Feminists are optimistic that several terrific senate candidates, including Amy Klobuchar in Minnesota and Claire McCaskill in Missouri will defeat their opponents, who make no apologies about their opposition to women's rights. Klobuchar, who is Minnesota's Hennepin County attorney, would be an exciting appointment to the Senate Judiciary Committee where Dianne Feinstein is the only woman on that vital committee protecting women's rights from right wing judicial appointments. And McCaskill, who is Missouri State Auditor, will certainly work to make sure women and children are protected fiscally from the attacks of this administration.
Of course, we are looking forward to a strong advocate for ending the war in Iraq if Ned Lamont wins his campaign for the U.S. Senate in Connecticut against incumbent Joe Lieberman, who is now running as an independent. Lamont is grateful that NOW PAC was the first national PAC to endorse him and credits us for an early jump in poll numbers that gave his primary race against Lieberman viability. In September polling, Lieberman's independent campaign was winning nearly all of the Republican voters (the Republican nominee was only at three percent in the polls) so Lamont will need heavy democratic and independent support to win.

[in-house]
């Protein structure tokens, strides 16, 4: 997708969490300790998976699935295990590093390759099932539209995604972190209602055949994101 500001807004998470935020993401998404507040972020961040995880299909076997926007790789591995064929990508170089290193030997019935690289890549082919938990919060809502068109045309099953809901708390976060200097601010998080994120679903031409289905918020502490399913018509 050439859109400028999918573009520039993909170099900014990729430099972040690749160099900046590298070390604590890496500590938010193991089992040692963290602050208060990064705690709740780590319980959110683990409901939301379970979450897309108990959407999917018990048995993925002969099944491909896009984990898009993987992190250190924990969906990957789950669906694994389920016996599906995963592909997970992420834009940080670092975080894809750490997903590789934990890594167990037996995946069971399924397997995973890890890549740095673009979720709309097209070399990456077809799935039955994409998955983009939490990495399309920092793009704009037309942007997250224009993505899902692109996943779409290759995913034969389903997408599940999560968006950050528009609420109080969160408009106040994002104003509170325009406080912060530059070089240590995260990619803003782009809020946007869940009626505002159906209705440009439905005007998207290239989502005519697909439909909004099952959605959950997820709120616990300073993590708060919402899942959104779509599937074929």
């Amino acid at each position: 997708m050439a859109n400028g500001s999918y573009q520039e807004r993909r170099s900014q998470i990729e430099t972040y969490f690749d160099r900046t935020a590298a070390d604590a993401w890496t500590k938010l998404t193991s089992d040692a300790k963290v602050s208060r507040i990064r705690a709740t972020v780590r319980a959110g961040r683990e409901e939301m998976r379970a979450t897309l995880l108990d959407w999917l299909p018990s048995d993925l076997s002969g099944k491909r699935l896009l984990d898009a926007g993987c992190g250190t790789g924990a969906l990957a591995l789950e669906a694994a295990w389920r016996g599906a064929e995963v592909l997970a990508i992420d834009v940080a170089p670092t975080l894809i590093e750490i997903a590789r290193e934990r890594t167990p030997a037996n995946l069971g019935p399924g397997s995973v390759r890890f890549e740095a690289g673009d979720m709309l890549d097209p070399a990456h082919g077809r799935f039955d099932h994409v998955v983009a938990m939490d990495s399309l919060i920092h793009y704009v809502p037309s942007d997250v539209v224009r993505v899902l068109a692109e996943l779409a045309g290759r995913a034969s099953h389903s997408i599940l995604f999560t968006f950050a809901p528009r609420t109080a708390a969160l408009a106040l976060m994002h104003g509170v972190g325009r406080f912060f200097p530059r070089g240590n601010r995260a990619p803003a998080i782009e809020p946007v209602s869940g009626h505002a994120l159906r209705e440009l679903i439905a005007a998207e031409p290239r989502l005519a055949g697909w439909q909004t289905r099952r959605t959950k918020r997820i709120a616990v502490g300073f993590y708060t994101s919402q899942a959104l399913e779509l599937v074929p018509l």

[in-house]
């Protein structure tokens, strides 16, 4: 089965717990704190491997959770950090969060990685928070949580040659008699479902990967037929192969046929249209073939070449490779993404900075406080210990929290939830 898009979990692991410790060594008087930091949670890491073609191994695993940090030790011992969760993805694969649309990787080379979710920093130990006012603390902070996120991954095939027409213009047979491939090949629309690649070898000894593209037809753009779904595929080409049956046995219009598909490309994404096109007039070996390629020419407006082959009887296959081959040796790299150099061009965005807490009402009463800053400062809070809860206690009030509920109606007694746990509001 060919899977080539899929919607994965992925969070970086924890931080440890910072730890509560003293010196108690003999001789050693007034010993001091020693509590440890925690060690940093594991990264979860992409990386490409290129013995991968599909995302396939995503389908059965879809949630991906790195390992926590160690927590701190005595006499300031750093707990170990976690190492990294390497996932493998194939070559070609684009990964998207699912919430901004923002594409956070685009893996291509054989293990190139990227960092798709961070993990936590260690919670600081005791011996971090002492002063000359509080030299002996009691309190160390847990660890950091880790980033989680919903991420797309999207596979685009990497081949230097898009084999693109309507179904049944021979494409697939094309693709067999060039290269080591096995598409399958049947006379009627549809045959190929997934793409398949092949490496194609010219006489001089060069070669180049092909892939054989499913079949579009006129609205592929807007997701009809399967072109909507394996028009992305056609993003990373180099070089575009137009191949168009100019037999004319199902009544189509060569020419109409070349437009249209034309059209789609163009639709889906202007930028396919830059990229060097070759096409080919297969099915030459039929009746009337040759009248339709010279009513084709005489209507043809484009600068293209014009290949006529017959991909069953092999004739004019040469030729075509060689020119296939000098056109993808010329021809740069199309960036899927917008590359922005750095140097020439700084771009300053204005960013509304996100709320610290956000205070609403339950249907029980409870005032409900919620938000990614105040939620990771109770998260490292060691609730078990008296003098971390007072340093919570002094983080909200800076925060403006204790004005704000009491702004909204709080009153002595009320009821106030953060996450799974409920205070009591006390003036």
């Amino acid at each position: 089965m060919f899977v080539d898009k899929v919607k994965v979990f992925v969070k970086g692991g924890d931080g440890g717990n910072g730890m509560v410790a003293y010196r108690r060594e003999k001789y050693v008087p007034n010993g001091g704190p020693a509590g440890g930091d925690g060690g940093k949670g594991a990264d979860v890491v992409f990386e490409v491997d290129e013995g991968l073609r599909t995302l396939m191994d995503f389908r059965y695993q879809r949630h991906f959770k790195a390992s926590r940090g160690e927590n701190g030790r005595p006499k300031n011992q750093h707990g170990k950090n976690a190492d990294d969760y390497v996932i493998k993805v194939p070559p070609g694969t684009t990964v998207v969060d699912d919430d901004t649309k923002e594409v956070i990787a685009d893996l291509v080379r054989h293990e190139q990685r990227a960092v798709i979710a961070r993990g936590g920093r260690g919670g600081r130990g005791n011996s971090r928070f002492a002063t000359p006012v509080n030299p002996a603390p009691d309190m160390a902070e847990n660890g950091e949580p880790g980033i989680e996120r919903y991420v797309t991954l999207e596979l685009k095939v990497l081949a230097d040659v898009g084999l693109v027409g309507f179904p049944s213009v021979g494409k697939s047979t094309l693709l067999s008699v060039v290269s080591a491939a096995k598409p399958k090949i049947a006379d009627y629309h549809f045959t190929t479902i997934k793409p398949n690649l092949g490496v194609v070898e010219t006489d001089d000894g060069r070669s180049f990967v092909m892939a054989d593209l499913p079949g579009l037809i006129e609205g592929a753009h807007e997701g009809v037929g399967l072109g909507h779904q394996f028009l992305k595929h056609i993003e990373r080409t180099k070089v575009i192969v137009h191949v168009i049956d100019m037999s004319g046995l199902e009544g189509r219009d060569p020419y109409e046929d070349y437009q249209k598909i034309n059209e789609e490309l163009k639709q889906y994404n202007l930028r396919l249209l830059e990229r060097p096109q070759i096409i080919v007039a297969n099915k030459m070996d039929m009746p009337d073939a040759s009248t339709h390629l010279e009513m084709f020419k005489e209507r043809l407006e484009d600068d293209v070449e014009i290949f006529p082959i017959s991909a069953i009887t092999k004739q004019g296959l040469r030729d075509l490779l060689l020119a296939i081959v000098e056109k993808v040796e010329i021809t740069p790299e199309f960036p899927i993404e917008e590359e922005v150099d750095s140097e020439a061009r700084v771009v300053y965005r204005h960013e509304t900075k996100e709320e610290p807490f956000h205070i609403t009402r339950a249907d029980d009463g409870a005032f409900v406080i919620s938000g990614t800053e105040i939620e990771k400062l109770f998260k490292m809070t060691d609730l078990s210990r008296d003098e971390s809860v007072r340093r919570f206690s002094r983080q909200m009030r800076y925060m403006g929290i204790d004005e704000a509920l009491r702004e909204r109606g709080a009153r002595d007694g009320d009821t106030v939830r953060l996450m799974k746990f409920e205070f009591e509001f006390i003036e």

These are just a few examples of the important House and Senate races, and with so many of our rights on the line these days it's heartening to know that progressive women from coast to coast are well-equipped and driven to win, and that NOW members are helping.
Good News from the Deep South
The primaries have shown that the widespread discontent with the Bush administration and the economy does make an impact at the ballot box, even in the deep South. Ralph Reed, the former head of the Christian Coalition, suffered an embarrassing defeat in his effort to win the Republican nomination for lieutenant governor of Georgia. And while George C. Wallace, Jr., lost a Republican primary runoff for lieutenant governor of Alabama, NOW activist (and former staffer) Patricia Todd won her Alabama primary and will become the first openly lesbian state legislator in that state. Former NOW National Secretary (now called Membership Vice President) Kathy Webb won her Democratic primary for a seat in the state legislature in Arkansas and is considered a shoo-in in her heavily Democratic district. Arch-conservatives are losing, while progressives are winning, in states like Georgia, Alabama and Arkansas —victory must be in the air!
State Efforts Will Target Women Voters
In addition to voter empowerment projects in a half-dozen states, we are working on a number of state ballot measures, particularly the South Dakota abortion ban, and NOW PAC staff will be organizing for campaigns in states including Michigan, Connecticut, New Mexico, Washington, Ohio, and Pennsylvania.
We encourage you to get involved in the 2006 elections in whatever capacity you can, so that we can stop the assault on our rights and continue on the path to equality. You can find more information about NOW PAC endorsed candidates at www.nowpacs.org, where you can also make a donation to support our final election push.